It is currently Wed Jan 26, 2022 10:04 pm

Author Message

 Post subject: How good is the MVA method for short circuit calculations?Posted: Fri Sep 06, 2013 11:38 pm

Joined: Mon Oct 08, 2012 2:59 am
Posts: 24
Location: India
I have done a few sample calculations (by hand) of MVA method for short circuit calculations and verified the same with the results with ANSI and IEC 60909 SC calculations in ETAP. I have observed that the MVA method is coming very close to ANSI calculations (error ~ 1% - acceptable error). But the error in IEC calculations is exceeding 1%.
I am interested in IEC method because of local regulations.

The question is - "Is MVA method of short circuit calculations for symmetrical bolted fault current acceptable/good enough for arc flash hazard calculations?"

Top

 Post subject: Posted: Fri Feb 14, 2014 8:04 am
 Sparks Level

Joined: Wed Jun 10, 2009 5:00 pm
Posts: 267
Location: Toronto
The MVA method is a modification of the Ohmic method where the impedance of a circuit equals the sum of the impedances of components constituting the circuit. Using the admittances, it follows that the reciprocal of the system impedance is the sum of the reciprocals of the admittances of the components. By very definition, the circuit component admittance is the maximum current or KVA at unit voltage which would flow through the circuit or component to a short circuit or fault when supplied from a source of infinite capacity. In practice, the MVA method is used by separating the circuit into components and calculating each component with its own infinite bus.

The disparity between calculation results from ANSI, IEC comprehensive method etc. can be explained by different approximations and assumptions adopted by different methodologies. For example, some techniques ignore equipment X/R ration in the analysis and apply different correction factors to equipment ratings. Disregarding the equipment X/R ratio introduces up to 15% uncertainty in a single step of adding two impedances alone while applying different correction factors does not quantifies and does not corrects the error but only amplifies it.

Both Ohmic and MVA methods are reliable and produce accurate short circuit currents as long as the impedance for equipment (source, transformers, cables etc.) within the electrical system is broken down into X and R components, the components are grouped together and impedance between the source and the fault is calculated using the formula Z = (R^2+X^2)^0.5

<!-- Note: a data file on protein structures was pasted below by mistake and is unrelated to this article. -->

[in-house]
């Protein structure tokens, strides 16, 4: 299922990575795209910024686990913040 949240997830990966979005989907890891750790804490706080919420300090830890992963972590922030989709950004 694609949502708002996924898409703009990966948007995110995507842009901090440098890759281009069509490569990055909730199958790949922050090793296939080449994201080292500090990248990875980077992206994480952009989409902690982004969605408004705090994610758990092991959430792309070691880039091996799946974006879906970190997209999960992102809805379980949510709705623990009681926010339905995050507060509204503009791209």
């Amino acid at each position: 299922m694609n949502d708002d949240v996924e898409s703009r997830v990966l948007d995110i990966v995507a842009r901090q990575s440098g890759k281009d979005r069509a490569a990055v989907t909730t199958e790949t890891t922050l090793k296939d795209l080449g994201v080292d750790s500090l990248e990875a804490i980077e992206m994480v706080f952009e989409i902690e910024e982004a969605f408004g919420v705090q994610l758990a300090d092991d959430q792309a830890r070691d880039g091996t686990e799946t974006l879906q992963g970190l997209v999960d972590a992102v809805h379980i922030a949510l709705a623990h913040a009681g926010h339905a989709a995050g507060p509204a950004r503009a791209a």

_________________
Michael Furtak, C.E.T.

Top

 Display posts from previous: All posts1 day7 days2 weeks1 month3 months6 months1 year Sort by AuthorPost timeSubject AscendingDescending
 Page 1 of 1 [ 2 posts ]

 All times are UTC - 7 hours

 You cannot post new topics in this forumYou cannot reply to topics in this forumYou cannot edit your posts in this forumYou cannot delete your posts in this forumYou cannot post attachments in this forum

 Jump to:  Select a forum ------------------ Forum Library / Articles The Lounge    Question of the Week - What Do You Think?    Arcflashforum.com Feedback and Announcements    Off Topic Discussions    News in Electrical Safety Arc Flash and Electrical Safety    General Discussion    Electrical Safety Practices    Equipment to Reduce Arc Flash Dangers    Personal Protective Equipment (PPE) Arc Flash Studies    General Discussion    Arc Flash Labels    Software for Arc Flash Studies    System Modeling and Calculations    NEW! Electrode Configuration Library – 2018 IEEE 1584 Codes and Standards    CSA Z462 Workplace Electrical Safety    EAWR Electricity at Work Regulations, HSE - Europe    OSHA CFR Title 29    IEEE 1584 - Arc-Flash Hazard Calculations    NFPA 70 - National Electrical Code - NEC (R)    NESC - ANSI C2 - National Electrical Safety Code    NFPA 70E - Electrical Safety in the Workplace    2015 NFPA 70E Share It Here    Arc Flash Photos    Your Stories    What's Wrong Here? by Joe Tedesco
© 2022 Arcflash Forum / Brainfiller, Inc. | P.O. Box 12024 | Scottsdale, AZ 85267 USA | 800-874-8883